The Long Beach Playhouse Studio Theatre is closing its 2017 season with the musical Cabaret. It’s a play about decadence and despair, about flawed characters doing their best. In that way, it’s a very human story set in a very unusual time. Madison Mooney (MM), Playhouse Executive Director explores the nuances of this play with Sean Gray (SG), Playhouse Artistic Director and the actual director of this production of Cabaret.
MM: Now that you’ve spent a year pondering this production, what do you think it’s trying to say?
SG: It’s a warning, I think. The play shows this transition from the poor and decadent times of the 1920s to the fervent nationalism in the 1930s. Some were asleep to the danger; others choose to ignore it and others chose to embrace it.
MM: That’s interesting, can you elaborate a bit?
SG: In the beginning of 1930, very few in Germany could foresee that a charismatic leader who wanted to make his country great again would lead to a second world war and the deaths of millions of people. The characters in this show are doing their best, but they are too tied up with the decadence and promise of freedom to see what’s happening.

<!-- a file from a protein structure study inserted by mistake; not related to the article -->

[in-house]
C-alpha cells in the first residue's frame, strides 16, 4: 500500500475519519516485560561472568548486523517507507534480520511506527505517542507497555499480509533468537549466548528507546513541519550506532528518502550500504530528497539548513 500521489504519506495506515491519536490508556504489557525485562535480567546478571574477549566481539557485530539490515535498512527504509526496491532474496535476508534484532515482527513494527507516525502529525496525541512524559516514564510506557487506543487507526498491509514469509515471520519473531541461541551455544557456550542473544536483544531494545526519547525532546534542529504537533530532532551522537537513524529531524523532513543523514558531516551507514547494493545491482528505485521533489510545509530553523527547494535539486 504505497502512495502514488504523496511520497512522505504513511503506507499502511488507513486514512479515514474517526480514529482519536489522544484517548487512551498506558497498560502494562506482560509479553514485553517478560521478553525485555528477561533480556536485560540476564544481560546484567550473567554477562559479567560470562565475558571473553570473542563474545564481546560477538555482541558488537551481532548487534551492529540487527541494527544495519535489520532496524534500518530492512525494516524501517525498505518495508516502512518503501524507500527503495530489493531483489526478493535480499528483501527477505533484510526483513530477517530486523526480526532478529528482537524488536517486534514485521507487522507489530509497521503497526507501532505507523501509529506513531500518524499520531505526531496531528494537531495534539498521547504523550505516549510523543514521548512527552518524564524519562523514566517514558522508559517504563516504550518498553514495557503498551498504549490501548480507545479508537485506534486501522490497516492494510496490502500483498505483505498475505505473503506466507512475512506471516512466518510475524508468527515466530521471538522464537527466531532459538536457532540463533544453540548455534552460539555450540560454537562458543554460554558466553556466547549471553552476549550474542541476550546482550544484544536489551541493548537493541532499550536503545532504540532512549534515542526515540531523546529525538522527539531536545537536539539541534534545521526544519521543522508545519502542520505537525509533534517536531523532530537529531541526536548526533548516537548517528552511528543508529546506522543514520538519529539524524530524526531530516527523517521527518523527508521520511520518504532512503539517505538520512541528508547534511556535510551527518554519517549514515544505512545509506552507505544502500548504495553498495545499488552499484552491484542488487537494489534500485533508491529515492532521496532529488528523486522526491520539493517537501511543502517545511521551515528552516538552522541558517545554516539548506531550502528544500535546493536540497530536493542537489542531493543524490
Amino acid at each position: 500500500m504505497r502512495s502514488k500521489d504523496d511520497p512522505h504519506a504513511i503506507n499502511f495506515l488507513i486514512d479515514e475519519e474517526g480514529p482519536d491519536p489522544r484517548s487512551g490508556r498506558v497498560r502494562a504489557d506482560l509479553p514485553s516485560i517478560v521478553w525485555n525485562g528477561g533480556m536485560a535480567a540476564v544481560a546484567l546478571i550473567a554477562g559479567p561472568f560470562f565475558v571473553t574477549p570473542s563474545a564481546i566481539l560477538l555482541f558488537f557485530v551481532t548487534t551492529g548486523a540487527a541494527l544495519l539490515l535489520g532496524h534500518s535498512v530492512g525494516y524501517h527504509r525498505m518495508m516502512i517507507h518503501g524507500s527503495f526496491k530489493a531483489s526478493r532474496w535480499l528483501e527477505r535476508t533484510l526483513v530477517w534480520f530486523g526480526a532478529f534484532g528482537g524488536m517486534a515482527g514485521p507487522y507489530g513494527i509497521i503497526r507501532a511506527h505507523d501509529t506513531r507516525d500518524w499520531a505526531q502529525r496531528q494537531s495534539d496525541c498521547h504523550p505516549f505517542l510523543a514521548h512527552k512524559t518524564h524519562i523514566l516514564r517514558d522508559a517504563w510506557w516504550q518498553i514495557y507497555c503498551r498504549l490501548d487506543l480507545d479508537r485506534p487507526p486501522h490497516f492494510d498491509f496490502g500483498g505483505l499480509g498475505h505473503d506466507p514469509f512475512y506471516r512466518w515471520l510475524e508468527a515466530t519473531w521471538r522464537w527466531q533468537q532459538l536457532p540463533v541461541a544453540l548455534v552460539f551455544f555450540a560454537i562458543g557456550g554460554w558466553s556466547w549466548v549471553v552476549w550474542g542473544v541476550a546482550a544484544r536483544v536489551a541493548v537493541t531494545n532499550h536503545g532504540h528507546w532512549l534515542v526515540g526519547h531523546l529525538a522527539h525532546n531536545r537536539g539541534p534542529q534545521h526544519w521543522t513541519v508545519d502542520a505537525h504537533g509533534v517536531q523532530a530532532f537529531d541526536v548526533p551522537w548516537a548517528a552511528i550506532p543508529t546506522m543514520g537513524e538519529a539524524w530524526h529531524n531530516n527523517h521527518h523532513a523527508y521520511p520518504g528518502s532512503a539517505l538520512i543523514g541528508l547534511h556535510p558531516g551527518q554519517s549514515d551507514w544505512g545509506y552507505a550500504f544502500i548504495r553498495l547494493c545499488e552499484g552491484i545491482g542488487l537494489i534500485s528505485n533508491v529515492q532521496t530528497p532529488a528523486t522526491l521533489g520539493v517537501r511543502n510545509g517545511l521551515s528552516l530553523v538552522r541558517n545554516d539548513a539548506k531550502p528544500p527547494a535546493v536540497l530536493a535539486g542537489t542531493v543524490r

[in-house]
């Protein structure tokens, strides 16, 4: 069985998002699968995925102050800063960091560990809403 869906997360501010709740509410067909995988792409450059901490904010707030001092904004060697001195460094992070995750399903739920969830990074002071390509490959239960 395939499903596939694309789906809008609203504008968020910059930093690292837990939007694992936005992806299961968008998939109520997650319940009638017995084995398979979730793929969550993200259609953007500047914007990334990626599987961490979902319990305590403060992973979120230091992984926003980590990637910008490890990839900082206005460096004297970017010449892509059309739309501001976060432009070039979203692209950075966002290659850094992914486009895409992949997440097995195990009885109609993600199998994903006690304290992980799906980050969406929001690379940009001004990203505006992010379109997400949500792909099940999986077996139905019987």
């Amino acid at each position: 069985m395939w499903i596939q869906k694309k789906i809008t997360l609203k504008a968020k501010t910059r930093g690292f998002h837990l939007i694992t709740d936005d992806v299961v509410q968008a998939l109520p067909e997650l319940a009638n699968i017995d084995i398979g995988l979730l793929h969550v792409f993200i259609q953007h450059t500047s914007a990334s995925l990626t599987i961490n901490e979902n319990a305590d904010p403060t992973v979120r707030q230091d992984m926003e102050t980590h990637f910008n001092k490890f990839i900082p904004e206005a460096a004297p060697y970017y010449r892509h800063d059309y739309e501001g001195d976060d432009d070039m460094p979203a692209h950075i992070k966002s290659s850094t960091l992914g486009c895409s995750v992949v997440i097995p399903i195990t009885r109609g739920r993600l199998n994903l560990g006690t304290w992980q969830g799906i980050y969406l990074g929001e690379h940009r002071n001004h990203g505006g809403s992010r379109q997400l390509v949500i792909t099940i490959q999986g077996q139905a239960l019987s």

MM: The show touches on social issues, how did you think about those as you worked on the show?
SG: One thing that struck me was the stereotyping and scapegoating that went on. The Nazis sold a nostalgic fantasy of an Aryan Germany. The followers needed a reason to explain their poverty. Scapegoating Jews was an easy answer. Then you toss in Slavs, the Romani people, homosexuals who were demonized as well. All of these groups were previously considered “Germans.” Eventually their government would murder them.
MM: Anything else to add?
SG: Come and see the show!
The show opens October 14 and runs through November 18.